Those Who Hunt the Night

Rating: 
5
Those Who Hunt The Night
Review by Davis Farnsworth, submitted on 3-Aug-1991

The story is set in Oxford, London, and Paris during 1907. Someone has successfully killed four of the London vampires, and the few who still exist are so desperate that one of them, Don Simon Christian Morado de la Cadena-Ysidro, has decided to enlist Professor James Asher to help solve the murders. James Asher appears to be a quiet professor of linguistics and philology, but is in fact a retired spy who spent several years using his linguistics research as a cover while gathering sensitive information for the Empire. His was a vocation where the end completely justified the means, and he worked for years without conscience. But now he is retired to being just a professor and is happily married to a rich, intelligent, beautiful woman who means everything to him. It is the vampire's very real threat to harm her that forces James into working with Don Simon. But theirs is not a friendly alliance, and James is terribly aware that he may be safer with the vampire killer than with the vampires.

I REALLY like this book. I bought a copy but didn't start it until 10:00pm - then stayed up until 4:00am to finish it. Then I gave it away to a friend, only to buy another copy myself and re-read it. The plot is very good, plenty of twists and turns, but it's the characterizations that held me. Professor Asher is a complex man who has struggled with terribly difficult choices, his wife Lydia is not as deeply developed, but is very intelligent, competent, and intuitive. The character of Don Ysidro deepens throughout the book. He is always aloof and enigmatic, but becomes increasingly fascinating as the story develops. I would LOVE to find a sequel (or precursor) that continues his story.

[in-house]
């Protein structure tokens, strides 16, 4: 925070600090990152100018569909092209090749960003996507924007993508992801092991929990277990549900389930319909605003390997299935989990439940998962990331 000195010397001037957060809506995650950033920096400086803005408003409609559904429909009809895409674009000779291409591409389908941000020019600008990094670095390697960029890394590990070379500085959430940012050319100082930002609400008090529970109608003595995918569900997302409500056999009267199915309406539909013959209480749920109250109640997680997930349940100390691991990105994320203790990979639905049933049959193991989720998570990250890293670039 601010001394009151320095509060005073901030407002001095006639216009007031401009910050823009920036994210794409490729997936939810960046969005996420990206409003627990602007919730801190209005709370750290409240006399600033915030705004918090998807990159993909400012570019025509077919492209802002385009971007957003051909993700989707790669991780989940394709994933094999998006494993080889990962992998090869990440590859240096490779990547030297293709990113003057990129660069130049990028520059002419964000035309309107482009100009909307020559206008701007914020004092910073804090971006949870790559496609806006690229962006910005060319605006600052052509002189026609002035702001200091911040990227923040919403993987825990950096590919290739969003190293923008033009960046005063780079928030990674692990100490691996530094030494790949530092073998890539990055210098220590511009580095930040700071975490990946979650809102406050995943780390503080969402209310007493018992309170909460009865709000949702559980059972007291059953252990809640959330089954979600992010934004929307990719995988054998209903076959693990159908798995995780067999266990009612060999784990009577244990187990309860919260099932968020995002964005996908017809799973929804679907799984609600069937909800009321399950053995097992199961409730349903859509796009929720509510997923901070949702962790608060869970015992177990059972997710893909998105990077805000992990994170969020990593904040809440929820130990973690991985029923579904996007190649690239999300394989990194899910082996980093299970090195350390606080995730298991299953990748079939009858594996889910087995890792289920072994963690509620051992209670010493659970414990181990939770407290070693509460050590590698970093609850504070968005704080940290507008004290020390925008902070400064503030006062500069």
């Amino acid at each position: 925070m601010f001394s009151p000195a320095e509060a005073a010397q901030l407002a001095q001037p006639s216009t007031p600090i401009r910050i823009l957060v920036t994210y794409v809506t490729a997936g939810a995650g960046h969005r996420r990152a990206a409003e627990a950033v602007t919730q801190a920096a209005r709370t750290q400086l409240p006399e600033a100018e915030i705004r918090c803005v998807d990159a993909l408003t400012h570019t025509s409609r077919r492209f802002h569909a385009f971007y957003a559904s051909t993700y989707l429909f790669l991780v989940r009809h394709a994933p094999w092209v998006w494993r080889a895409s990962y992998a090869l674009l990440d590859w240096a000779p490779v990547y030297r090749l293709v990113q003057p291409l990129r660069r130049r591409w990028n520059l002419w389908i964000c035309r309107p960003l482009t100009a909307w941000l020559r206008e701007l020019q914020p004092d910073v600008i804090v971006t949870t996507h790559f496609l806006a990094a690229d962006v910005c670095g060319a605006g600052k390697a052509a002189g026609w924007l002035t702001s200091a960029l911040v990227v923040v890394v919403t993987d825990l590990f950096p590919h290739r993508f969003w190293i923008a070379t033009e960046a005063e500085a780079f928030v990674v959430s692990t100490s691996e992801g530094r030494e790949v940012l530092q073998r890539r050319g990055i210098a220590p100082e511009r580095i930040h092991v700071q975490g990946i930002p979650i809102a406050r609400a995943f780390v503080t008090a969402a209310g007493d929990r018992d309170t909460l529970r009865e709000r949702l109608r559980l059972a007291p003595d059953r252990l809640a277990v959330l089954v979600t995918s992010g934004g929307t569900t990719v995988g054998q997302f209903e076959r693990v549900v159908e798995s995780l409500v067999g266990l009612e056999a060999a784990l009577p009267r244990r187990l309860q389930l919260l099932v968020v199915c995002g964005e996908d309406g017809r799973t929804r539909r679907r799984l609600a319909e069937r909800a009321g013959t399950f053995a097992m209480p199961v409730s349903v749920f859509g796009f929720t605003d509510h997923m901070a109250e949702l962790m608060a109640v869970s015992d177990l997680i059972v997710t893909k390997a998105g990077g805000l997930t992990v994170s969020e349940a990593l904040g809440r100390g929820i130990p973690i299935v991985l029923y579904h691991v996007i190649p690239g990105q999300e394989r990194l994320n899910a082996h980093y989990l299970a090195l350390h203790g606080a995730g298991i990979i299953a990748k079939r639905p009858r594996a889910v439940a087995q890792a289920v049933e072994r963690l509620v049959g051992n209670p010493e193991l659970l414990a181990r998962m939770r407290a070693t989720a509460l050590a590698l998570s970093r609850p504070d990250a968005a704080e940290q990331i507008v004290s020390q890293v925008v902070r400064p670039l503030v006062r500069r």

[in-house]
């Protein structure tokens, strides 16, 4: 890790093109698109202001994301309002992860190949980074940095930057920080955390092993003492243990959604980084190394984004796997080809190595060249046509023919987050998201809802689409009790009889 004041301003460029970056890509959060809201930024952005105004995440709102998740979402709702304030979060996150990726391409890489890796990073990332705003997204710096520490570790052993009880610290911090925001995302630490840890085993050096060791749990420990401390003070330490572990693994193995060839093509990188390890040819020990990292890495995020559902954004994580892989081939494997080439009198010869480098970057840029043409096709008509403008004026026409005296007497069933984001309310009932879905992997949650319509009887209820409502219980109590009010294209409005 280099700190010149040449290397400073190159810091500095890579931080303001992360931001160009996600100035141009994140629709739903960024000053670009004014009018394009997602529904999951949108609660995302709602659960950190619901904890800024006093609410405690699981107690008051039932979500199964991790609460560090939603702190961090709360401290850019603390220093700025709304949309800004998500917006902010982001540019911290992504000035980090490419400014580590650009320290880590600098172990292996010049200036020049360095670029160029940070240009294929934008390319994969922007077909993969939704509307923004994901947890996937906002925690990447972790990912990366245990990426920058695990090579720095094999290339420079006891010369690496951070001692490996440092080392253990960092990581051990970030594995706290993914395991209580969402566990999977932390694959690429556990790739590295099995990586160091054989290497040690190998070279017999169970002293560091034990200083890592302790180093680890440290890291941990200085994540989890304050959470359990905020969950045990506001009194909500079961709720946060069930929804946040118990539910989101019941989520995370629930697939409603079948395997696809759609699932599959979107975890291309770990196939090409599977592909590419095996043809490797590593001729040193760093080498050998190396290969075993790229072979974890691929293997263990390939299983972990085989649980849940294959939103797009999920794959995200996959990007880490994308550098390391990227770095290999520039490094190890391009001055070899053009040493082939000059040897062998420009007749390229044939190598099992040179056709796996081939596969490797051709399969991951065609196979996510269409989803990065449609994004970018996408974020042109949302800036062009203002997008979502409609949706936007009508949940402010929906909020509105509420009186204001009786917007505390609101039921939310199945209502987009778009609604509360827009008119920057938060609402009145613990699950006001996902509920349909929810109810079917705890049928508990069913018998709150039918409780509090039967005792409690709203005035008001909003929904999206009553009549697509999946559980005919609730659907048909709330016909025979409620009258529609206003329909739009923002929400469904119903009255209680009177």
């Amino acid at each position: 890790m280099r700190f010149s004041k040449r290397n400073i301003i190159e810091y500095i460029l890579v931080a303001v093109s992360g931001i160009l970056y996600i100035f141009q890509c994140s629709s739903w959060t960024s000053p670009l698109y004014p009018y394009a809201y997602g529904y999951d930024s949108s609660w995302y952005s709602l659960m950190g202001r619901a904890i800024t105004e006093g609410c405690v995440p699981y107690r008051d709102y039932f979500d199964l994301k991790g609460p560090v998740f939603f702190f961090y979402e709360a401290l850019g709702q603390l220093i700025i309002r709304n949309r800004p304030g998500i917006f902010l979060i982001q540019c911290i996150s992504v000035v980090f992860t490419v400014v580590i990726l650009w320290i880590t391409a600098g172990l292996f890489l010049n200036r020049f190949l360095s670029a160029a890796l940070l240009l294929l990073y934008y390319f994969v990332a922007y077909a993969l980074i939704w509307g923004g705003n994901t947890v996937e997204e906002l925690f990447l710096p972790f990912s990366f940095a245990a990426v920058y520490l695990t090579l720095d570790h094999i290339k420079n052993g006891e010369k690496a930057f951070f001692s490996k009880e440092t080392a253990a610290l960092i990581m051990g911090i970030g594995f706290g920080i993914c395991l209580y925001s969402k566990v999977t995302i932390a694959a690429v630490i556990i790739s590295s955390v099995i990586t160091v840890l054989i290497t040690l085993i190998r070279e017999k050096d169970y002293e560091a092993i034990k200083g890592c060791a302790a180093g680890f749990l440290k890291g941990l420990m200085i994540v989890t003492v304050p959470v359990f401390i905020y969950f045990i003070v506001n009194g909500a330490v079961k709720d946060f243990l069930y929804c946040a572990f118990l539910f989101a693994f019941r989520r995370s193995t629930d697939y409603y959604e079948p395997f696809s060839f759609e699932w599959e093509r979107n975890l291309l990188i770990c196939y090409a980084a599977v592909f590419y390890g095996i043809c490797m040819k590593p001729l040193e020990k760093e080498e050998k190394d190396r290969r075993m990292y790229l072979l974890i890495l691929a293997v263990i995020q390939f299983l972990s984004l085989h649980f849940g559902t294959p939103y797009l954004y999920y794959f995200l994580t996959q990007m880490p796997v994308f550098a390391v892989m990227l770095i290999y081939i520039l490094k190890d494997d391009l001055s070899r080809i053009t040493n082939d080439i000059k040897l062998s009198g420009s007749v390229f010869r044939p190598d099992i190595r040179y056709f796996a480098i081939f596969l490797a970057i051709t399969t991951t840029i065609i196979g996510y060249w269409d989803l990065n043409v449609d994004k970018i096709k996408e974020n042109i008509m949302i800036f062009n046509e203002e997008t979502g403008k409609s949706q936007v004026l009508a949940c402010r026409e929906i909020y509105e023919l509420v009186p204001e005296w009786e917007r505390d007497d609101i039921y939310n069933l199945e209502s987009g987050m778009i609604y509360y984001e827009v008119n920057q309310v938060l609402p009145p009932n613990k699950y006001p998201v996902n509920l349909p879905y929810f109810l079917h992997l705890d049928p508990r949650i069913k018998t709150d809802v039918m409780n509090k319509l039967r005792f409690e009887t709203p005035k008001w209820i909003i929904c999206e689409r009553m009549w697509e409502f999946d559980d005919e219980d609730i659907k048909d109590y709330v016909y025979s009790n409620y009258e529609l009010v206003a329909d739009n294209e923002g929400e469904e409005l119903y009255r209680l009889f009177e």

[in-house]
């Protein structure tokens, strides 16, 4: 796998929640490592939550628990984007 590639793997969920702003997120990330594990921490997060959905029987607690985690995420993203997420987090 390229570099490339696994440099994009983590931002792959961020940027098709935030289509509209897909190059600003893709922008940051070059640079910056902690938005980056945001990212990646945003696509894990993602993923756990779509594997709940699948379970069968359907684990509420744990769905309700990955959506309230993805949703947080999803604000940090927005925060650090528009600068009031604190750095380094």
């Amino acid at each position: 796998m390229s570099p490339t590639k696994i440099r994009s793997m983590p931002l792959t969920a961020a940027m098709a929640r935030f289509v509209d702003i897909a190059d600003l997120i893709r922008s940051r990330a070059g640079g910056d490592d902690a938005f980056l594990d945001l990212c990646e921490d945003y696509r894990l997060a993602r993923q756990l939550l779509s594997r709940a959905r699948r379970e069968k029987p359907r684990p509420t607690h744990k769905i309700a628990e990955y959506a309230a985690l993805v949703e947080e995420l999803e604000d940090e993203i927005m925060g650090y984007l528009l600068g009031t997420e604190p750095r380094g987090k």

There is lots of foreshadowing of what will happen at the end, but I missed it completely the first time around and was taken by surprise. The second time, of course, I saw how the author had given plenty of warning of what was going to be, but I liked it just as much. I recommend this book to anyone who likes a good mystery or a good vampire story. There is NO sex (drat), but there is some violence and plenty of suspense.

Fanged Films

Phillipines, 1969

USA, 1981
Saturday the 14th

From the Library

As the 20th century evolved, rational man turned to science to explain mythology that had pervaded for thousands of years. How could a man be mistaken for a vampire? How could someone appear to have been the victim of a vampire attack? Science, in time, came back with answers that may surprise you.Anemia
A million fancies strike you when you hear the name: Nosferatu!N O S F E R A T Udoes not die!What do you expect of the first showing of this great work?Aren't you afraid? - Men must die. But legend has it that a vampire, Nosferatu, 'der Untote' (the Undead), lives on men's blood! You want to see a symphony of horror? You may expect more. Be careful. Nosferatu is not just fun, not something to be taken lightly. Once more: beware.- Publicity for Nosferatu in the German magazine Buhne und Film, 1922  

Drawn to Vamps?